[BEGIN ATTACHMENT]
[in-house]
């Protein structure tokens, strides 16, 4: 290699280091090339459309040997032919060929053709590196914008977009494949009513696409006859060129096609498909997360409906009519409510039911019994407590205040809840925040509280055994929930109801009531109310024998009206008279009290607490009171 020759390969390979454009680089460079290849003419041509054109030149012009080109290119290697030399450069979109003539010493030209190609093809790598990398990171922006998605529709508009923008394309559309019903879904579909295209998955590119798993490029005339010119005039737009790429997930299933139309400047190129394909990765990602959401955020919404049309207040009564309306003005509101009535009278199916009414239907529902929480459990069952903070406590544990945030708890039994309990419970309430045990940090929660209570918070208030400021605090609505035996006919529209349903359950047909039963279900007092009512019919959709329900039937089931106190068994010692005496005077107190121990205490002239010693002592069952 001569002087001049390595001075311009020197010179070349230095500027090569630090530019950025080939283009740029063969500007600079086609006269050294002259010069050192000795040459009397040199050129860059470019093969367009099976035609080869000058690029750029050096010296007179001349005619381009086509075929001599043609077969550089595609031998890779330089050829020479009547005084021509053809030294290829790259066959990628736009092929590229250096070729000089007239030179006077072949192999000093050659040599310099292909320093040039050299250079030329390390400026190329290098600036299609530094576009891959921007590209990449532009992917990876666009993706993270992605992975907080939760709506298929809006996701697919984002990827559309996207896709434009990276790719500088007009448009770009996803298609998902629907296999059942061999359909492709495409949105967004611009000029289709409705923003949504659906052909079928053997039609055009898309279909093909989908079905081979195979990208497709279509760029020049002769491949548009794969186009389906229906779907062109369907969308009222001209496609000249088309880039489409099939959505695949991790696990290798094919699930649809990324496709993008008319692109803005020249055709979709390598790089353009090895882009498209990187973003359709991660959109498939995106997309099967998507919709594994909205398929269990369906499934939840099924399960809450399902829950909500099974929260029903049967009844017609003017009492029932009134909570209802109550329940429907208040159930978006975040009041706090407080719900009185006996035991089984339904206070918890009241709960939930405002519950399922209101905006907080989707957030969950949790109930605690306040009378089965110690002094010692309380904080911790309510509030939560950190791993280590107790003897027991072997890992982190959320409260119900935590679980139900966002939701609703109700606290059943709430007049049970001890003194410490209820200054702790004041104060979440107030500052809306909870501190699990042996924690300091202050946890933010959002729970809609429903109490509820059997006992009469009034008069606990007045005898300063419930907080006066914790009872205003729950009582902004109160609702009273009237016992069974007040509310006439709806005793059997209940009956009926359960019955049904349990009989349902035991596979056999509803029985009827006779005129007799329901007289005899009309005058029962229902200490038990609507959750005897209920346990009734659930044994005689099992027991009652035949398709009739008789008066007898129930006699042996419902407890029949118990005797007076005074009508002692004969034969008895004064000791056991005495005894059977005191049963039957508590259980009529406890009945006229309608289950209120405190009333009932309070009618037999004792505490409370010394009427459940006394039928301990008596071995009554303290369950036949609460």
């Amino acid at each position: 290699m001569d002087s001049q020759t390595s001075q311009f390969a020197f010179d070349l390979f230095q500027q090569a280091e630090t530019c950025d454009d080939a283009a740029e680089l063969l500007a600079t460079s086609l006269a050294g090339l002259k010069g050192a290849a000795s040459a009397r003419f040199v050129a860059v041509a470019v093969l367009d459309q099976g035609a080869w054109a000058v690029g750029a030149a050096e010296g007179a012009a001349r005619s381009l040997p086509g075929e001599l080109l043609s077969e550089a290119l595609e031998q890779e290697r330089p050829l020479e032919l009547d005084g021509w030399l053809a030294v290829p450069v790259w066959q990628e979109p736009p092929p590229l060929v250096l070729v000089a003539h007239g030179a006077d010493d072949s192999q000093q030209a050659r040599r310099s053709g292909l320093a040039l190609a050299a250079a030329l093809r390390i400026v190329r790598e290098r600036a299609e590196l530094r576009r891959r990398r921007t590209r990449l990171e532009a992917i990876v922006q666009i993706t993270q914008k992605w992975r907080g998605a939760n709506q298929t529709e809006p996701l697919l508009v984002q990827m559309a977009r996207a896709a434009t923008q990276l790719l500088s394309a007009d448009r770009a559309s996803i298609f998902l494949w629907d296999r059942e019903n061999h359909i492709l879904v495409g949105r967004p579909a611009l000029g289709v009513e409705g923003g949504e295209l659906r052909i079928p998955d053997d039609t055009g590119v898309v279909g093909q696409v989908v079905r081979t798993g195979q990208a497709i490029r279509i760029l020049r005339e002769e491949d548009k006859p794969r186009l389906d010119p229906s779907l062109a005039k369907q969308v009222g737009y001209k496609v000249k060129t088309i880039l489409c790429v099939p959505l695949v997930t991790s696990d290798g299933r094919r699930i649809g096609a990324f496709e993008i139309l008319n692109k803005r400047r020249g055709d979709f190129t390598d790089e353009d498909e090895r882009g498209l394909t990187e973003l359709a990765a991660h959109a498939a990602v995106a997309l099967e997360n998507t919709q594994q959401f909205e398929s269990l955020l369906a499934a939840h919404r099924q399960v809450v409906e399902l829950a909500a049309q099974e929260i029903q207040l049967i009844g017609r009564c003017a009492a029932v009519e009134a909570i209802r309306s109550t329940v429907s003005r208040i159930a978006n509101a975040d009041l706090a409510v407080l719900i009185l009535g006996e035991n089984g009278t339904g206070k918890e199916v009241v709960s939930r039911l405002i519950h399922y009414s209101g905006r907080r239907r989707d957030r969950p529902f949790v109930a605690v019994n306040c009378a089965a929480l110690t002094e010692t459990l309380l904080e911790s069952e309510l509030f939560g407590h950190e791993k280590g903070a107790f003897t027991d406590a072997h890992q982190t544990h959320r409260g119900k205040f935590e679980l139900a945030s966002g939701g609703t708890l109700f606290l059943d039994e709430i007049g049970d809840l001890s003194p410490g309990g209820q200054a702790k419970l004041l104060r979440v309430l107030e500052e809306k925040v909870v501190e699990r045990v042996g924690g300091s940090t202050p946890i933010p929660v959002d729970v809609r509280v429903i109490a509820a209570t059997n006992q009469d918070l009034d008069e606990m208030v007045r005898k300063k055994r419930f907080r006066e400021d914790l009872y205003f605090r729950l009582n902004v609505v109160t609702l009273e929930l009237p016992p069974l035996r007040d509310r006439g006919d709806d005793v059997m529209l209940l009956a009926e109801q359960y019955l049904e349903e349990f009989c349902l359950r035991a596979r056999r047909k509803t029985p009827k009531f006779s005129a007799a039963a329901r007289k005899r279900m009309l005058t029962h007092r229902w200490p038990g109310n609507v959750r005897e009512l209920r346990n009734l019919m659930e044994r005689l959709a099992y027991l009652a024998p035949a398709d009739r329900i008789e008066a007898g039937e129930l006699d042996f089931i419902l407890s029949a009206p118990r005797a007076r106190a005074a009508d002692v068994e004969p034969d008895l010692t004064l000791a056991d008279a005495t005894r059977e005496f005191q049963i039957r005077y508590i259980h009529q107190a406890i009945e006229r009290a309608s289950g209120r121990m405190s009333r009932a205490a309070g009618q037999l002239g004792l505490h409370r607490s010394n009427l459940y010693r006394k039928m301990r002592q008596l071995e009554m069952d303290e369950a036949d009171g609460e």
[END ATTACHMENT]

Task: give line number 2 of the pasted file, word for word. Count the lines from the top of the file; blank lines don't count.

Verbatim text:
């Protein structure tokens, strides 16, 4: 290699280091090339459309040997032919060929053709590196914008977009494949009513696409006859060129096609498909997360409906009519409510039911019994407590205040809840925040509280055994929930109801009531109310024998009206008279009290607490009171 020759390969390979454009680089460079290849003419041509054109030149012009080109290119290697030399450069979109003539010493030209190609093809790598990398990171922006998605529709508009923008394309559309019903879904579909295209998955590119798993490029005339010119005039737009790429997930299933139309400047190129394909990765990602959401955020919404049309207040009564309306003005509101009535009278199916009414239907529902929480459990069952903070406590544990945030708890039994309990419970309430045990940090929660209570918070208030400021605090609505035996006919529209349903359950047909039963279900007092009512019919959709329900039937089931106190068994010692005496005077107190121990205490002239010693002592069952 001569002087001049390595001075311009020197010179070349230095500027090569630090530019950025080939283009740029063969500007600079086609006269050294002259010069050192000795040459009397040199050129860059470019093969367009099976035609080869000058690029750029050096010296007179001349005619381009086509075929001599043609077969550089595609031998890779330089050829020479009547005084021509053809030294290829790259066959990628736009092929590229250096070729000089007239030179006077072949192999000093050659040599310099292909320093040039050299250079030329390390400026190329290098600036299609530094576009891959921007590209990449532009992917990876666009993706993270992605992975907080939760709506298929809006996701697919984002990827559309996207896709434009990276790719500088007009448009770009996803298609998902629907296999059942061999359909492709495409949105967004611009000029289709409705923003949504659906052909079928053997039609055009898309279909093909989908079905081979195979990208497709279509760029020049002769491949548009794969186009389906229906779907062109369907969308009222001209496609000249088309880039489409099939959505695949991790696990290798094919699930649809990324496709993008008319692109803005020249055709979709390598790089353009090895882009498209990187973003359709991660959109498939995106997309099967998507919709594994909205398929269990369906499934939840099924399960809450399902829950909500099974929260029903049967009844017609003017009492029932009134909570209802109550329940429907208040159930978006975040009041706090407080719900009185006996035991089984339904206070918890009241709960939930405002519950399922209101905006907080989707957030969950949790109930605690306040009378089965110690002094010692309380904080911790309510509030939560950190791993280590107790003897027991072997890992982190959320409260119900935590679980139900966002939701609703109700606290059943709430007049049970001890003194410490209820200054702790004041104060979440107030500052809306909870501190699990042996924690300091202050946890933010959002729970809609429903109490509820059997006992009469009034008069606990007045005898300063419930907080006066914790009872205003729950009582902004109160609702009273009237016992069974007040509310006439709806005793059997209940009956009926359960019955049904349990009989349902035991596979056999509803029985009827006779005129007799329901007289005899009309005058029962229902200490038990609507959750005897209920346990009734659930044994005689099992027991009652035949398709009739008789008066007898129930006699042996419902407890029949118990005797007076005074009508002692004969034969008895004064000791056991005495005894059977005191049963039957508590259980009529406890009945006229309608289950209120405190009333009932309070009618037999004792505490409370010394009427459940006394039928301990008596071995009554303290369950036949609460």